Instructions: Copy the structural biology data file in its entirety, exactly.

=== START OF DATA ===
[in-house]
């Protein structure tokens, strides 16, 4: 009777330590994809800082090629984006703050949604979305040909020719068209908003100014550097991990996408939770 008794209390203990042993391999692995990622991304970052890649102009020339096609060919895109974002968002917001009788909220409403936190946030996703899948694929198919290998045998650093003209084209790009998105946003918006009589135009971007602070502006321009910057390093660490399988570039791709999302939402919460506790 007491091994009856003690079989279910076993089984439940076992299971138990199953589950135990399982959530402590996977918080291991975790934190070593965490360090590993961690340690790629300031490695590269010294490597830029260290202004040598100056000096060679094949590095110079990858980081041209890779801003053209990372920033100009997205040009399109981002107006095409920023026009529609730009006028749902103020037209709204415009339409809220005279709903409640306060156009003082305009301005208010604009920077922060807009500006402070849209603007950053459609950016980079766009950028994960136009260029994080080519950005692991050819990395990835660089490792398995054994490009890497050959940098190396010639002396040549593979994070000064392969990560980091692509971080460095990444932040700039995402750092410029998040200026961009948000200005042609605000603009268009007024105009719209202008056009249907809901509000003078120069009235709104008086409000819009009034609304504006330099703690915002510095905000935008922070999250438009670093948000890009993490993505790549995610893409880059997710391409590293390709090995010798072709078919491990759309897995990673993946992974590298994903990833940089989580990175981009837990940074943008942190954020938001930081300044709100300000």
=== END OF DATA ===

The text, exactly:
[in-house]
């Protein structure tokens, strides 16, 4: 009777330590994809800082090629984006703050949604979305040909020719068209908003100014550097991990996408939770 008794209390203990042993391999692995990622991304970052890649102009020339096609060919895109974002968002917001009788909220409403936190946030996703899948694929198919290998045998650093003209084209790009998105946003918006009589135009971007602070502006321009910057390093660490399988570039791709999302939402919460506790 007491091994009856003690079989279910076993089984439940076992299971138990199953589950135990399982959530402590996977918080291991975790934190070593965490360090590993961690340690790629300031490695590269010294490597830029260290202004040598100056000096060679094949590095110079990858980081041209890779801003053209990372920033100009997205040009399109981002107006095409920023026009529609730009006028749902103020037209709204415009339409809220005279709903409640306060156009003082305009301005208010604009920077922060807009500006402070849209603007950053459609950016980079766009950028994960136009260029994080080519950005692991050819990395990835660089490792398995054994490009890497050959940098190396010639002396040549593979994070000064392969990560980091692509971080460095990444932040700039995402750092410029998040200026961009948000200005042609605000603009268009007024105009719209202008056009249907809901509000003078120069009235709104008086409000819009009034609304504006330099703690915002510095905000935008922070999250438009670093948000890009993490993505790549995610893409880059997710391409590293390709090995010798072709078919491990759309897995990673993946992974590298994903990833940089989580990175981009837990940074943008942190954020938001930081300044709100300000």